For young cartoonists just out of school, establishing a career in a giant sea of webcomics, Facebook and tweets is hard, especially when the general level of talent is as high as it is now. I surveyed a few of the newer cartoonists on what their goals for heir careers were and it was simply “To make money making comics” — you can’t get much more vague or unfocused than that.
I would say, from walking around and looking at things, that the general method now is putting out your mini-comic and putting it on a table. Which is kind of a brutal level of competition.
And there was a lot of it. I spoke to a few people who said that they thought the general level of craft has gone down a little — not as many hand silk-screened slipcased volumes and so on. It’s not only, as Wertz wrote, that the brief period where major book publishers were walking around signing up kids to book deals are GONE GONE GONE — it’s that the kids also flamed out. I’ve heard several horror stories about new cartoonists who got a deal and then just…weren’t ready for the level of focus and discipline it takes to sit in a room for a year and draw a goddam book. Ouch.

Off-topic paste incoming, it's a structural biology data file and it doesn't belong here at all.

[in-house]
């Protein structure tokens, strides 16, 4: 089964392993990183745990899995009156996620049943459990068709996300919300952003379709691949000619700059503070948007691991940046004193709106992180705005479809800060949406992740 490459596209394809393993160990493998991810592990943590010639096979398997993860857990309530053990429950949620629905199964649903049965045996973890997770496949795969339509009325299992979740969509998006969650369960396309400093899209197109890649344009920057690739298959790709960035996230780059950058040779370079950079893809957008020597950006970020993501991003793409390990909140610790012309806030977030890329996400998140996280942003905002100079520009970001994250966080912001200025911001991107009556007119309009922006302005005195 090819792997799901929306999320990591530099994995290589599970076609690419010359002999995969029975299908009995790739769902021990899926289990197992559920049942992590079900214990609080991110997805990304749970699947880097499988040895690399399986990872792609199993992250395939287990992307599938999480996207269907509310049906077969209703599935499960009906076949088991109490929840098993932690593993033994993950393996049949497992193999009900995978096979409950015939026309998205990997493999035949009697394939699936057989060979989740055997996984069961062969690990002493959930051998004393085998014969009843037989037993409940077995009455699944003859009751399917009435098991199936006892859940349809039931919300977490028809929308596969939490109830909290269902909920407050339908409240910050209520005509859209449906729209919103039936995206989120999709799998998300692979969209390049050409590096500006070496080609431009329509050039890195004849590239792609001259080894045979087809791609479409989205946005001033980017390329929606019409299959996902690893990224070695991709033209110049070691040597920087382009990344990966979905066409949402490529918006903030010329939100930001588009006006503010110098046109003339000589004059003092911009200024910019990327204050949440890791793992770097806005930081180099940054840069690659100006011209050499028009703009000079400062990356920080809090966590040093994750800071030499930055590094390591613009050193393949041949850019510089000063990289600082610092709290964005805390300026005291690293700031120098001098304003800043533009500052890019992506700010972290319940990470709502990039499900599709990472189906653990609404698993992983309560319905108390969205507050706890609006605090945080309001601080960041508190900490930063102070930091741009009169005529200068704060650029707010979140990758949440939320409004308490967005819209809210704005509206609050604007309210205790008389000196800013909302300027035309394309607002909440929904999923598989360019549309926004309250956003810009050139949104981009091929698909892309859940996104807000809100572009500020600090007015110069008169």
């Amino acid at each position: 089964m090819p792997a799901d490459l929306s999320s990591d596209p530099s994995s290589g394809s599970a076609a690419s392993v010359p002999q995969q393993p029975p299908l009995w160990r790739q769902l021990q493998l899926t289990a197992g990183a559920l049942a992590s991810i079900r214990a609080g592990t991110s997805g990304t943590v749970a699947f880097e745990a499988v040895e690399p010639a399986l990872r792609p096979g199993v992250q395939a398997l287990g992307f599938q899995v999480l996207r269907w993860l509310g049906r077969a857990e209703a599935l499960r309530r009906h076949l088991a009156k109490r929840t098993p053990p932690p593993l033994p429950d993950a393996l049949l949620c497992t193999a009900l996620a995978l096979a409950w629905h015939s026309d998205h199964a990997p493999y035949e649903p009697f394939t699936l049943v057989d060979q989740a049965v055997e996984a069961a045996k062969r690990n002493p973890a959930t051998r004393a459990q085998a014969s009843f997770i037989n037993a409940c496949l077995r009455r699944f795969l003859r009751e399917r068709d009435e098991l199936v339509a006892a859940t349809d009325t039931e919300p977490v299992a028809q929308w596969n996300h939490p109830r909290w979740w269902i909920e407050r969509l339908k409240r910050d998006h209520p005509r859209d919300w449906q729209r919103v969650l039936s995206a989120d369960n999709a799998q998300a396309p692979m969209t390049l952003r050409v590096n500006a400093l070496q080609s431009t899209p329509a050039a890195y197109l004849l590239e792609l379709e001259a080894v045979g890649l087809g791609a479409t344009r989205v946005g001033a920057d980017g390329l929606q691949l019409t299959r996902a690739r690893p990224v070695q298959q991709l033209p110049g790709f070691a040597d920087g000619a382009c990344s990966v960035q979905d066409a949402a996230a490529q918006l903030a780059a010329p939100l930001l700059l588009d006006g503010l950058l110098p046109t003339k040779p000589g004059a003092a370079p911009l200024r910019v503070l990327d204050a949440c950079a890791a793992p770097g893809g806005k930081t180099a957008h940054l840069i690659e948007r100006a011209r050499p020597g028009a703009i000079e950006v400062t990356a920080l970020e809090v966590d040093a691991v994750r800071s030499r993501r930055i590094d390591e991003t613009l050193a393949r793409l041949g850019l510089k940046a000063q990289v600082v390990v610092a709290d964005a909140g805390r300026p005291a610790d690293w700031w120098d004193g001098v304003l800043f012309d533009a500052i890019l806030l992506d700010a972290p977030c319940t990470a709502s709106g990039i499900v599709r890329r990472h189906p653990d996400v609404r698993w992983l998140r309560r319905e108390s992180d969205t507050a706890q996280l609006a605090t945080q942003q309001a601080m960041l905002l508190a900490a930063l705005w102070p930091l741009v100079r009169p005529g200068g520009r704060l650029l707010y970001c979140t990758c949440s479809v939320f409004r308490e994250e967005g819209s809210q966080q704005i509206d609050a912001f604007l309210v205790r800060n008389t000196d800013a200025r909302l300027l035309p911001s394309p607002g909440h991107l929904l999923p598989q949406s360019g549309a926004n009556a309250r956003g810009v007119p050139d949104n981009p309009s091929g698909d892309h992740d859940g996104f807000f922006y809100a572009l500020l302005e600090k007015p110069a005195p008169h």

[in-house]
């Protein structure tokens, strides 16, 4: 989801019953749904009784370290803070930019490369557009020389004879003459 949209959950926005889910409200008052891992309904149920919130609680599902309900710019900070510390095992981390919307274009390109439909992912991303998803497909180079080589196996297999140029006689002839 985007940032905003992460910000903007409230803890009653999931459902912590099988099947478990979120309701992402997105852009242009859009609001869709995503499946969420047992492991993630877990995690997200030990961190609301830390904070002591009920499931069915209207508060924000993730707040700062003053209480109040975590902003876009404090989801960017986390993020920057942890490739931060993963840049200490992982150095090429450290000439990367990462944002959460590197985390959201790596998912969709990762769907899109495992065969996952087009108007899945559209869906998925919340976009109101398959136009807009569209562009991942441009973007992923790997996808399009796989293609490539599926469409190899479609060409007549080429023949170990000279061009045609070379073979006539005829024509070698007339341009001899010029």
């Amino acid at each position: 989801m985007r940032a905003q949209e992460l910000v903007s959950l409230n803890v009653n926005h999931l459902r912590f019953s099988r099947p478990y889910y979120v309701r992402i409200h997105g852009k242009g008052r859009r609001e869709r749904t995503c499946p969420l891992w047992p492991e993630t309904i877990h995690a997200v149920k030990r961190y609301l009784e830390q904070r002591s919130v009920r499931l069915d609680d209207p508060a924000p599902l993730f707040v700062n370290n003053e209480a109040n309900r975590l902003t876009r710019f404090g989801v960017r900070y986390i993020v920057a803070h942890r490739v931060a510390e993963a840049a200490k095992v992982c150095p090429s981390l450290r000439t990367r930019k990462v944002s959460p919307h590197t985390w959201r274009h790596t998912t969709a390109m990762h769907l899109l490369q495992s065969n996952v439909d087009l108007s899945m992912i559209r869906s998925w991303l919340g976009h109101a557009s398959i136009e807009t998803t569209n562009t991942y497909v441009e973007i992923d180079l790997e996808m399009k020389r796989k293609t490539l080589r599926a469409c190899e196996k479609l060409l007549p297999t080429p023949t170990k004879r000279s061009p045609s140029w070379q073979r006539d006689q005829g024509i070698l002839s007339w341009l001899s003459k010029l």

One way that new cartoonists traditionally get to the next level is to appear in anthologies — a curated place gives context and implied approval. And indeed, it seems that every generation of comics has had its signature anthology to forge a new movement– from RAW to WEIRDO to NON to KRAMERS ERGOT to MOME. The news that MOME is ending with issue 22 came at exactly the same time to mark a little end note for a certain period of comics.
Not that any of these were generally open to kids right out of school, but they were certainly where reputations were made. However modest Eric Reynolds was in talking about the end of MOME, it was a place where creators like Tim Hensley, Gabrielle Bell and Dash Shaw flexed their pen nibs with confidence and security.
Where will the next MOME be? I have a feeling that it isn’t going to be print at all…there are several iPad comics magazines that are starting up now, and while I can’t vouch for any of them, the format itself seems ripe for creating something different and possibly amazing.